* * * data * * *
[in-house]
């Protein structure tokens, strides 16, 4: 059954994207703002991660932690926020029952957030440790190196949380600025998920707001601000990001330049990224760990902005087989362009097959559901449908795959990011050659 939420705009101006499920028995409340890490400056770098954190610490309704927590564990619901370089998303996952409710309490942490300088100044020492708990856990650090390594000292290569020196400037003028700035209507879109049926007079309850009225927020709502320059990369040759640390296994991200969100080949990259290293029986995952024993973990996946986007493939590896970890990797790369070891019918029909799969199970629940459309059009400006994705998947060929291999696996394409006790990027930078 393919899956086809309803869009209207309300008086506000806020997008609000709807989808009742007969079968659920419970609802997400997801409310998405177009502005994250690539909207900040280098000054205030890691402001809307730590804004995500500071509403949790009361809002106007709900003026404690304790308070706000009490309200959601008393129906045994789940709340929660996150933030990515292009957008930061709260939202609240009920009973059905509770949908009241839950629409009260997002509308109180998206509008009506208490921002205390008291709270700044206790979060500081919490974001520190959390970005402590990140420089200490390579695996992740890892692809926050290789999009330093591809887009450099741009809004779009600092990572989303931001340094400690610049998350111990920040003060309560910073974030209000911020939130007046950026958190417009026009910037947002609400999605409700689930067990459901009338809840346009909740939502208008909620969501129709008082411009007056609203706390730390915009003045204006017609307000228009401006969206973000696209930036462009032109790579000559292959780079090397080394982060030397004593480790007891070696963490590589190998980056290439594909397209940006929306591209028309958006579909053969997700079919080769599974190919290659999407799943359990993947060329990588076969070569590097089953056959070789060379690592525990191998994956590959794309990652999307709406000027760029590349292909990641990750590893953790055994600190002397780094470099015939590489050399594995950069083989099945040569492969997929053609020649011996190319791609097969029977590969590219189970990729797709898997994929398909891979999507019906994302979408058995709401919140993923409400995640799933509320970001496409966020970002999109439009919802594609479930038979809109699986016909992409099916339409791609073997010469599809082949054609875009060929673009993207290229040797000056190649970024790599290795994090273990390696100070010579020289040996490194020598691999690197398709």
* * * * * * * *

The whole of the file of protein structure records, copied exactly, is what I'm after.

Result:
[in-house]
């Protein structure tokens, strides 16, 4: 059954994207703002991660932690926020029952957030440790190196949380600025998920707001601000990001330049990224760990902005087989362009097959559901449908795959990011050659 939420705009101006499920028995409340890490400056770098954190610490309704927590564990619901370089998303996952409710309490942490300088100044020492708990856990650090390594000292290569020196400037003028700035209507879109049926007079309850009225927020709502320059990369040759640390296994991200969100080949990259290293029986995952024993973990996946986007493939590896970890990797790369070891019918029909799969199970629940459309059009400006994705998947060929291999696996394409006790990027930078 393919899956086809309803869009209207309300008086506000806020997008609000709807989808009742007969079968659920419970609802997400997801409310998405177009502005994250690539909207900040280098000054205030890691402001809307730590804004995500500071509403949790009361809002106007709900003026404690304790308070706000009490309200959601008393129906045994789940709340929660996150933030990515292009957008930061709260939202609240009920009973059905509770949908009241839950629409009260997002509308109180998206509008009506208490921002205390008291709270700044206790979060500081919490974001520190959390970005402590990140420089200490390579695996992740890892692809926050290789999009330093591809887009450099741009809004779009600092990572989303931001340094400690610049998350111990920040003060309560910073974030209000911020939130007046950026958190417009026009910037947002609400999605409700689930067990459901009338809840346009909740939502208008909620969501129709008082411009007056609203706390730390915009003045204006017609307000228009401006969206973000696209930036462009032109790579000559292959780079090397080394982060030397004593480790007891070696963490590589190998980056290439594909397209940006929306591209028309958006579909053969997700079919080769599974190919290659999407799943359990993947060329990588076969070569590097089953056959070789060379690592525990191998994956590959794309990652999307709406000027760029590349292909990641990750590893953790055994600190002397780094470099015939590489050399594995950069083989099945040569492969997929053609020649011996190319791609097969029977590969590219189970990729797709898997994929398909891979999507019906994302979408058995709401919140993923409400995640799933509320970001496409966020970002999109439009919802594609479930038979809109699986016909992409099916339409791609073997010469599809082949054609875009060929673009993207290229040797000056190649970024790599290795994090273990390696100070010579020289040996490194020598691999690197398709």